May 22, 2010

Capitalistic footing

Have your prestige seeking teens asked you to shell out $58.00 for a pair of painted canvas shoes? Not yet? Soon….

The feel good feeling is that for every pair of shoes YOU purchase, a pair of shoes is placed on the feet of a deserving orphan in Ethiopia or other remote location. And then Tom’s will provide clean drinking water to people in Ethiopia. Boy, don’t you feel good about buying Tom’s shoes? It’s like tossing some coins into the Salvation Army bucket every Christmas, isn’t it?

NOPE, it’s you (we) being handled by the oldest marketing strategy in the book…catch a rising trend.

Ponder. You (we) buy one pair and another pair is provided to someone else….how is this any different than paying double for health care so that the slothy slouch unemployed crack head can walk in and get a gunshot wound taken care of pronto, while your(my) broken hip waits in the emergency waiting room? Well…. the orphans in Ethiopia aren’t crack heads, but you get the financial implications, right?

Note, that Tom’s is a FOR-PROFIT entity. You get that part, right? Do you wonder where Tom’s shoes are manufactured? Uh-huh. w/e

We are surrounded by people pursuing “social entrepreneurship” as making a mark in the world. Social entrepreneurship is often a cover for any business that catches a rising trend and capitalizes on same. The trends that Tom’s enjoys? Green, sustainability, cause related marketing. The best business schools in the country now offer fields of study and academic majors in social entrepreneurship! These are the same business schools that create CEO’s and MBA’s and Enrons.

Think PINK lids from Yoplait. Send in your lids, Yoplait gives some cash to the Susan Komen Breast Cancer foundation. They can write that off as a charitable contribution, you member that from Accounting 101, then they get what? (oaky, lots of envelopes of sour stinky pink lids with crusty yogurt)the asset - Goodwill!

Then Robin or George from GMA calls them to be featured on a satellite media tour to publicize all their feel good work. In the end, they take the lids to the incinerator/recycle bin and the profits to the bank. ..Additional profits, because those pink lids increase sales.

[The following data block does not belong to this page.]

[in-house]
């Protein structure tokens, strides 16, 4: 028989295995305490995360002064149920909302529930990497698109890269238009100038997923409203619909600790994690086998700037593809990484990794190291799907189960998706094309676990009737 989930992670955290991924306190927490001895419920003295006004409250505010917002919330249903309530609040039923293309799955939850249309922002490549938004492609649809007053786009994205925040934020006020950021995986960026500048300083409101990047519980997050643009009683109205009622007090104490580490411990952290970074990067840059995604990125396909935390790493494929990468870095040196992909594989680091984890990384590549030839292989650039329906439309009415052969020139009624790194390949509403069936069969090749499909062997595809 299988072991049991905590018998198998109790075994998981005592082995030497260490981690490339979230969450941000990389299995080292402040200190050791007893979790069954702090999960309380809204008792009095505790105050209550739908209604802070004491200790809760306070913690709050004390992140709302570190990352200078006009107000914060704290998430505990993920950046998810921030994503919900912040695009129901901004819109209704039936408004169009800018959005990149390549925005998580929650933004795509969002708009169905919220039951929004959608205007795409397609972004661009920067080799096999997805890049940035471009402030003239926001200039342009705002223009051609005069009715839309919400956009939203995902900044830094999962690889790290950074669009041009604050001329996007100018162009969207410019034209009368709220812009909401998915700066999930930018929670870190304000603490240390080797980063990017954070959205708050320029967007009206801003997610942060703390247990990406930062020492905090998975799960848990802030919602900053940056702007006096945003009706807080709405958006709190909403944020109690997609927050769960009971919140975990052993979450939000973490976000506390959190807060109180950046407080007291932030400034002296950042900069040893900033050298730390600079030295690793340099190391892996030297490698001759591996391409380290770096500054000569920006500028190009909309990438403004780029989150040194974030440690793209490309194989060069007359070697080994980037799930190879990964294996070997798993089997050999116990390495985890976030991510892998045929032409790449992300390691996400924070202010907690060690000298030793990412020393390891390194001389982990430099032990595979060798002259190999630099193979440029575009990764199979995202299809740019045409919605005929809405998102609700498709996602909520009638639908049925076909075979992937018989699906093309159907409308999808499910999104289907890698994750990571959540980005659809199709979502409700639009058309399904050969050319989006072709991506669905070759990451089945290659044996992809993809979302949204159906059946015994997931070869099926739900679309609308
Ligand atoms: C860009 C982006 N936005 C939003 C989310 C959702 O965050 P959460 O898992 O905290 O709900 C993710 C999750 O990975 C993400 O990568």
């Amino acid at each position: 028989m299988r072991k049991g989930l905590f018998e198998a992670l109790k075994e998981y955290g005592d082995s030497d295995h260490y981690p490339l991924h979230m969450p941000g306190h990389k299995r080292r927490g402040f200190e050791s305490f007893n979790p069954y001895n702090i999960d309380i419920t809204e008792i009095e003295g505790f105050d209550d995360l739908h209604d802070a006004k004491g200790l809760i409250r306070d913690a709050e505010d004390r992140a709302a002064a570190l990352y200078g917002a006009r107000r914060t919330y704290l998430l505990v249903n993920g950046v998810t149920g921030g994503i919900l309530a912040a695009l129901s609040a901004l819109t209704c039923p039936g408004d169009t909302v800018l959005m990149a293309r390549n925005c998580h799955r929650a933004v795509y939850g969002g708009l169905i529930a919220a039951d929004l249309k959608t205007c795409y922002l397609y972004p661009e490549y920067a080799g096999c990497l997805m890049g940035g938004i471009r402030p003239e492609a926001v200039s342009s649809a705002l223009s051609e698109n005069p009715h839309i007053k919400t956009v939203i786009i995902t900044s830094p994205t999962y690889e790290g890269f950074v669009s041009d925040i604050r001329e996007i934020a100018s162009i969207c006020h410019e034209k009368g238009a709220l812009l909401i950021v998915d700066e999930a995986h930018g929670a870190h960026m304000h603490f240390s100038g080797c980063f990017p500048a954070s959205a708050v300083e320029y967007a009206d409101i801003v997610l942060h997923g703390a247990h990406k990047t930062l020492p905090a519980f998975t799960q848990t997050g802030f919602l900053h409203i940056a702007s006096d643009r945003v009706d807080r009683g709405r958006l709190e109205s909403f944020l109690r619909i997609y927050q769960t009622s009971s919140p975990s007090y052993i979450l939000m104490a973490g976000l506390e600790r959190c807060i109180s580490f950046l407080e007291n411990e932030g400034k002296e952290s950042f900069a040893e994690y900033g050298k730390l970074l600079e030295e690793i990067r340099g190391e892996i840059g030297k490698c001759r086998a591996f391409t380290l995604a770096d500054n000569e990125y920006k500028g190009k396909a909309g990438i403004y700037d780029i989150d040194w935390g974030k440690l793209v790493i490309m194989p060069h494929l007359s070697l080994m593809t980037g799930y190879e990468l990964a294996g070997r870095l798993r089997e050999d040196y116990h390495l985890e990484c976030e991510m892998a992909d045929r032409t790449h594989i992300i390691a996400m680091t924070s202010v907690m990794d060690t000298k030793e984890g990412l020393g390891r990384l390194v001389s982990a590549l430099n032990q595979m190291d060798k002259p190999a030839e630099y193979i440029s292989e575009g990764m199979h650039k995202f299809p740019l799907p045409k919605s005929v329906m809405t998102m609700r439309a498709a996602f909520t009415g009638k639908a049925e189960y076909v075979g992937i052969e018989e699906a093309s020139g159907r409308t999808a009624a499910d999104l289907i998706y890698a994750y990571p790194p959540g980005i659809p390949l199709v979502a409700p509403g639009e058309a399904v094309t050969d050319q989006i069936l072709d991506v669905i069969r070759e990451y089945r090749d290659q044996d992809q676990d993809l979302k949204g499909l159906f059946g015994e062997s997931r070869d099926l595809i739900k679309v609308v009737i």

Most social entrepreneurships will categorize themselves as Not-for-profit. Better. Still not selfless.

I once sat rather uncomfortably in the home of a director of a Save the Bay not- for-profit. Yep, this home sat squarely in the heart of overpriced historical homes in Annapolis. It was flawless, decadent, ostentatious and overflowing weekly with thousands of dollars of fresh flowers. The stay at home mommy required a full time nanny so she could volunteer for the world’s work in the Jr. League –not the soup kitchen- . I recall the director’s salary was somewhere to the tune of $350,000 per year, not to mention ALL those sailing trips he took around the globe to see how other commercial waterways were able to stay pure what with all the cargo ships pulling in from China. Be sure to tally up the numerous speaking engagements where his honorarium fee was, well, you start to see his financial sacrificing for the better of society.

So, I just placed a couple of pairs of Toms’ shoes in my cart and they should be on their way to Cincinnati very soon. And somewhere in the world a couple of people I will never meet will get shoes. But I didn’t buy them to feel good about that, I bought them because my friend gave me a tip that they are the latest must have teen fashion accessory and I am a conspicuous consumer, who, when I can afford it, likes to buy things that elevate social status. Tom’s knows this too.

Clearly I envy the Save the Bay Dude for being so convincingly selfless- or confession, his wife’s ability to improve her tennis doubles game-she was prob a debutante double major in the romance languages from Dartmouth- He’s probably sailing in Australia right now, taking some water samples.

I don’t admire Blake Mycoskie because he puts shoes on people’s feet or encourages people to walk around for a day without shoes; I admire Blake because he is one hell of a capitalist and readily admits he is in business for profit.

After all, business is a metaphorical amazing race.


  1. A pal just suggested that these cause related marketers offer consumers an opting out of social responsibility list price...that would be an interesting study for an ABD.

  2. I completely agree with your larger point, that cause related marketing is brilliant marketing but an inefficient way to support your favorite cause. If I want to support breast cancer research, I can make my own donation to the Susan B. Komen foundation, rather than buying a bucket of KFC.

    However, I want to address the aside on health insurance, because it sounds as if you owe thanks to the Democrats in Congress who passed the Affordable Health Care Act. Our insurance payments have ALWAYS covered the uninsured. Emergency rooms in public hospitals have always been required to serve patients regardless of whether they are insured -- so you and I have always been paying for that. Now, everyone who can afford insurance is required to purchase it, AND insurance will be required to cover preventative care, both of which attempt to relieve you of the cost of care for the uninsured.

    On the other hand... I can assure you that even at University Hospital, on a Saturday night when the emergency room was so full that people were waiting in the hallways, a middle-class girl with a broken hip got treated so quickly that the breathless nurse was still taking her medical history as the orderlies wheeled her to the operating room. I'm guessing THAT won't change.